FBI To Reopen "Little Girls" Case -- Subject Of New Spike Lee Documentary
by Mary Sampson
At a press conference in New York City yesterday, Spike Lee announced that
the FBI is reopening the case investigating the 1963
bombing of a black church in Birmingham Alabama, that resulted in the
deaths of four young girls. The FBI's announcement
came on the same day Lee's documentary, "4 Little Girls", which
examines the facts and emotions surrounding the murders,
Lee declined to draw the conclusion that the film had anything
to do with the decision by the FBI to reopen the case. Instead,
he pointed to the heightened awareness the U.S. Government is
giving to race relations (past and present) under the Clinton
Administration. "They (the FBI) get their marching papers from
somebody," Lee stated, "I don't think those guys just sit around
and one day decide, 'Hey let's re-open that 32 year old case we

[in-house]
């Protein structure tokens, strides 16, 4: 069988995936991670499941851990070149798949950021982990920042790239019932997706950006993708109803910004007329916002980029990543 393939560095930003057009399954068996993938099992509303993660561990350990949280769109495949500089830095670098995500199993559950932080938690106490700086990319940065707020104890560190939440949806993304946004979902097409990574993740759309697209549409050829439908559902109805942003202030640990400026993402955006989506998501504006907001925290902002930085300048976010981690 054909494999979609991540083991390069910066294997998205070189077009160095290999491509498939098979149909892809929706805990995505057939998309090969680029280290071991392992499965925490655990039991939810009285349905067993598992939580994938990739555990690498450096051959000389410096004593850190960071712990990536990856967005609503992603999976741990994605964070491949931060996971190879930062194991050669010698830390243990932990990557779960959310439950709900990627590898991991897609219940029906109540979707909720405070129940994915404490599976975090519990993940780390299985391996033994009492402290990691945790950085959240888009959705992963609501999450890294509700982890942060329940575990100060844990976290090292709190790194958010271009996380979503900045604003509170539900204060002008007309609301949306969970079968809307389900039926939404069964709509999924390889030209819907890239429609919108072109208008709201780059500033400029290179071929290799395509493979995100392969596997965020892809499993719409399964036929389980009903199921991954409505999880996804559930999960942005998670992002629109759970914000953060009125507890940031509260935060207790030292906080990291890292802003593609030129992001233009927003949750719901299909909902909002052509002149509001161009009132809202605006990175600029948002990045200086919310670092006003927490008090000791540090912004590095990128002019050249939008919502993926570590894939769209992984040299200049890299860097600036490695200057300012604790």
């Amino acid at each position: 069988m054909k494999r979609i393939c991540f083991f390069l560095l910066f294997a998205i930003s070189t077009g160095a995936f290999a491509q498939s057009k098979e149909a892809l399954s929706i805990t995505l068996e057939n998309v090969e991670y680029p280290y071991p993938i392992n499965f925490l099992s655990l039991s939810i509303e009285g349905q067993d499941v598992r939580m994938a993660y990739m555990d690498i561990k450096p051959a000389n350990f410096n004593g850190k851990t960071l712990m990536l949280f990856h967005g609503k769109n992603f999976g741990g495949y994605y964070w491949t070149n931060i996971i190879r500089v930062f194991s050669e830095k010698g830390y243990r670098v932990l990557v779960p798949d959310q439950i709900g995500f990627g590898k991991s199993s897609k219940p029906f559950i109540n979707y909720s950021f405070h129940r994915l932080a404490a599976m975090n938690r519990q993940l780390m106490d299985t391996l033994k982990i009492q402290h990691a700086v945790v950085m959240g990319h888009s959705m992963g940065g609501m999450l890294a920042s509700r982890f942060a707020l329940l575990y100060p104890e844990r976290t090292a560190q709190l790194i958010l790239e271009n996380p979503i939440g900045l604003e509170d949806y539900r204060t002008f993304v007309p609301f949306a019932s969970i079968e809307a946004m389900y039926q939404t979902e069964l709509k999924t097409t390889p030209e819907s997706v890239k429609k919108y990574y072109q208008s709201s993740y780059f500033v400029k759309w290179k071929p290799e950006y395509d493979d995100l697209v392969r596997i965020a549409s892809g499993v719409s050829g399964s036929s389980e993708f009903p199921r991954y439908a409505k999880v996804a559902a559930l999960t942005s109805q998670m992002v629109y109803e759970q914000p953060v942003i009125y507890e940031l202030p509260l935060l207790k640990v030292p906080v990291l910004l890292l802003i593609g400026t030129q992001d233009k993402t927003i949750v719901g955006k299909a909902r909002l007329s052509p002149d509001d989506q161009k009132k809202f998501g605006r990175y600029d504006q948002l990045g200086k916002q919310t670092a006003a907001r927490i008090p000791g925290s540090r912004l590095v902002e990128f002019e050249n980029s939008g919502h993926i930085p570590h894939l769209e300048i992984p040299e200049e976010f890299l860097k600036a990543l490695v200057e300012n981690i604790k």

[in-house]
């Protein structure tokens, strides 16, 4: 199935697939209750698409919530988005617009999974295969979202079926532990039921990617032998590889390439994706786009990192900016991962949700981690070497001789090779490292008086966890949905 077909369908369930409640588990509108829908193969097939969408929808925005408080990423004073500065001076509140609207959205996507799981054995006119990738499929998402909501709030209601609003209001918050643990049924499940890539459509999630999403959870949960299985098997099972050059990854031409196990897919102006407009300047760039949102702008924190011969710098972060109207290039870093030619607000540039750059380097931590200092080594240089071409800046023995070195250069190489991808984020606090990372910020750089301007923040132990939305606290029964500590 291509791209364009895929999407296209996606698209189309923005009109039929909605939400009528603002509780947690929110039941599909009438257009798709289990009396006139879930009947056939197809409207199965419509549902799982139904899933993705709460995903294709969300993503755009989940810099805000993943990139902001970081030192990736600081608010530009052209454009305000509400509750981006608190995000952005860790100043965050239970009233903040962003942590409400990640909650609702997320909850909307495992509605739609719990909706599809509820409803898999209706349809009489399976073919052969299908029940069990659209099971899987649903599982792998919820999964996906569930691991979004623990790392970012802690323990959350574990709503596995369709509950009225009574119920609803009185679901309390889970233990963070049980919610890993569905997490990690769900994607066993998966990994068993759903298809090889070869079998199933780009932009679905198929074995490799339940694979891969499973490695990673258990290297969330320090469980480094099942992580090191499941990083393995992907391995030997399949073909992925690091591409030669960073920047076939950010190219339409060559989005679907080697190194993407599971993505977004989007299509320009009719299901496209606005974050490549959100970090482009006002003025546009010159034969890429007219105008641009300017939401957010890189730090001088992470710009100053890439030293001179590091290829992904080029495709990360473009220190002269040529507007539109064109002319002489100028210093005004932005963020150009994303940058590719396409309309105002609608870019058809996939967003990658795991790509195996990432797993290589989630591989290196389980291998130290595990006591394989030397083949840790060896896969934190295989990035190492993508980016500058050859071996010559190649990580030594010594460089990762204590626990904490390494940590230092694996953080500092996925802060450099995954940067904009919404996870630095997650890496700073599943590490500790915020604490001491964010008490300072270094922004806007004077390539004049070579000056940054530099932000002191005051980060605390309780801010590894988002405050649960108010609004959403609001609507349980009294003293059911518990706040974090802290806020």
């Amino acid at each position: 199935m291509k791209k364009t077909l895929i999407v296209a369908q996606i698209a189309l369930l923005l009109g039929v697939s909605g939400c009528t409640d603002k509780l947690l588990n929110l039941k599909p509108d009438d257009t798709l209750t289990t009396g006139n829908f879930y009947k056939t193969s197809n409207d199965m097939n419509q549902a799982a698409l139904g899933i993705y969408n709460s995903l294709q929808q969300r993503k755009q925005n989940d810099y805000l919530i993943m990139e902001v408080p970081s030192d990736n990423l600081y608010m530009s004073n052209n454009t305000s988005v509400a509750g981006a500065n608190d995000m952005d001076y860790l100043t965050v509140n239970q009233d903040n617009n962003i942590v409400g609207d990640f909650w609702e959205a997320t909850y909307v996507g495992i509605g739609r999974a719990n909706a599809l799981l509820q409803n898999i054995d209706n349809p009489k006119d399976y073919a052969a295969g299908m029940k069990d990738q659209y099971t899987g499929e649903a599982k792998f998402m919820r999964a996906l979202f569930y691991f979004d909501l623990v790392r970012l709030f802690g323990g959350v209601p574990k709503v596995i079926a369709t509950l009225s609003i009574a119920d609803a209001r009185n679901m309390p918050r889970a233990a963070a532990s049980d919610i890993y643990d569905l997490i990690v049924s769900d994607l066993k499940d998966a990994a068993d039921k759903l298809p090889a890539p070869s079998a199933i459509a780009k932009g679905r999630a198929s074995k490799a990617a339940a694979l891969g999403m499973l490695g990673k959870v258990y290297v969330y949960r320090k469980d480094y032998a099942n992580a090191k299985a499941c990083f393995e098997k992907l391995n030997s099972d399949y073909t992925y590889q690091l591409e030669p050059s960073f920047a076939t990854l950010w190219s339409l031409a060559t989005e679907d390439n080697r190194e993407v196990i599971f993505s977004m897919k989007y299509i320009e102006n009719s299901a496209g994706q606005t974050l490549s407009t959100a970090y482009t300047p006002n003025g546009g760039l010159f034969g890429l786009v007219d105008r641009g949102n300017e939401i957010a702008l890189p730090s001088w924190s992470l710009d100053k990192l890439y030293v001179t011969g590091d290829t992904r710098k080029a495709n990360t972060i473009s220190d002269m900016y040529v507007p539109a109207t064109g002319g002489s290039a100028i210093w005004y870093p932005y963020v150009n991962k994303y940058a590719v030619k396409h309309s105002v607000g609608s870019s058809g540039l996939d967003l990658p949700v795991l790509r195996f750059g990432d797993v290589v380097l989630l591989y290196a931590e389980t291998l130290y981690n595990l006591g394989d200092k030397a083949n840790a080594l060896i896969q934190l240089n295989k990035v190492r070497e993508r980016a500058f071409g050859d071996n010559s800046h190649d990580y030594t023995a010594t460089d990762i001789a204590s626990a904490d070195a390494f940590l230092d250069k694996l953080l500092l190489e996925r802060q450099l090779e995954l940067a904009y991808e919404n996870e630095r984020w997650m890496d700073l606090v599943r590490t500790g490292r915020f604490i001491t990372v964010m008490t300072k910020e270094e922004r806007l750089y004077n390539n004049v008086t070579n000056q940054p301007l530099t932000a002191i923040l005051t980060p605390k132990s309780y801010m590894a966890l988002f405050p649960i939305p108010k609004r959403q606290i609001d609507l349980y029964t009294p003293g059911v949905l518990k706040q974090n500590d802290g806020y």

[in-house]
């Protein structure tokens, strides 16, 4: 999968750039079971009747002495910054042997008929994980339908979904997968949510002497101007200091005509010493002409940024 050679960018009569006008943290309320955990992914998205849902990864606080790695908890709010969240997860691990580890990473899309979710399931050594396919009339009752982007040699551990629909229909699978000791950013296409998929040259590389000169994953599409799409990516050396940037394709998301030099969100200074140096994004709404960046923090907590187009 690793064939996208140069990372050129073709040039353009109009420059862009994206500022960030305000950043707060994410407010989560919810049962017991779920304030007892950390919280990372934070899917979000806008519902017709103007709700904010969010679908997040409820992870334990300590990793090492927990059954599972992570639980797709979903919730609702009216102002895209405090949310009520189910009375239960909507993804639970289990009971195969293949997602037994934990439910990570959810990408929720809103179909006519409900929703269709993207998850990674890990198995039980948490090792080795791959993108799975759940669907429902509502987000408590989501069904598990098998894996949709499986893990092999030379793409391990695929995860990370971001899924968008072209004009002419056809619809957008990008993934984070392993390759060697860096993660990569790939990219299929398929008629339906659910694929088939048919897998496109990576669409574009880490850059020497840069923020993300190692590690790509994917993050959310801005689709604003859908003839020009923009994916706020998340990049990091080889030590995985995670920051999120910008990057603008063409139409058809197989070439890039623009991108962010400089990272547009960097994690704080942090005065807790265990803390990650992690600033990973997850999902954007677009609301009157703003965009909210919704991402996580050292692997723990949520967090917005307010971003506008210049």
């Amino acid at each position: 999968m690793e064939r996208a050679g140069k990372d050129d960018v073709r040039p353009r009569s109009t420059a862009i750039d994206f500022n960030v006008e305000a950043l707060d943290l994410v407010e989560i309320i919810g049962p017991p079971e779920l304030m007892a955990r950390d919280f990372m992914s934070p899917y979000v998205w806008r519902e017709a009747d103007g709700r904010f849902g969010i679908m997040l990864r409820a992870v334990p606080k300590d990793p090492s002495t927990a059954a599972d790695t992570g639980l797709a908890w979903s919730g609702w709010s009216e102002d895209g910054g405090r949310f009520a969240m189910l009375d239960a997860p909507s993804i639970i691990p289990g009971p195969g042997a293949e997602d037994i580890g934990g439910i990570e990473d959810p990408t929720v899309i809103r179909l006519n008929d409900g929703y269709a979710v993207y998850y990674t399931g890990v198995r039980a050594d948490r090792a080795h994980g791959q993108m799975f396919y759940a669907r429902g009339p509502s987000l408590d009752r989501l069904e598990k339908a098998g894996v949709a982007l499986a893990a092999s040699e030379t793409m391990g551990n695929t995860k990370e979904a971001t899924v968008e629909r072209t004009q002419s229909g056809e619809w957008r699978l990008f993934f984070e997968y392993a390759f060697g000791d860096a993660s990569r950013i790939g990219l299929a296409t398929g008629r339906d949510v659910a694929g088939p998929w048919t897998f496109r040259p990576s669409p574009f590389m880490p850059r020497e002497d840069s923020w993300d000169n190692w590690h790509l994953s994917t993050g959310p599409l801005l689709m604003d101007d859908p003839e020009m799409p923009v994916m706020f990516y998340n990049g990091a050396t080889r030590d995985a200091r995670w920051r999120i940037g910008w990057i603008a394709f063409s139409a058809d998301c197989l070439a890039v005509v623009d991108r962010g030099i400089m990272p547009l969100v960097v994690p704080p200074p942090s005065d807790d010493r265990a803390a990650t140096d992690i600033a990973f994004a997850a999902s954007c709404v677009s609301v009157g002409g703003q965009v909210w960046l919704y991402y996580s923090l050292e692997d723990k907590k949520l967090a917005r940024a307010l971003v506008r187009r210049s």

In "4 Little Girls", Lee notes that it took authorities 13 to
14 years to make the first arrest. He then documents evidence
that others connected to the crime have never been charged; three
other men are said to have been involved.
Lee, whose father is from Alabama, says he first heard of the
crime while he was growing up. His interest was re-kindled
while in film school at NYU. He says he is optimistic about
the outcome of the case, now re-opened, "I think there will
He said he was told the FBI has been secretly investigating
the crime for about a year now. He declined to speculate on
what led the agency to announce the investigation publicly
on the opening day of his film. Instead, the veteran
filmmaker pleaded for people to come out to see the documentary.
He looked at the ticket line forming behind him at the
Film Forum and joked, "We're doing pretty good so far.
We're only 85 million behind "Men in Black"."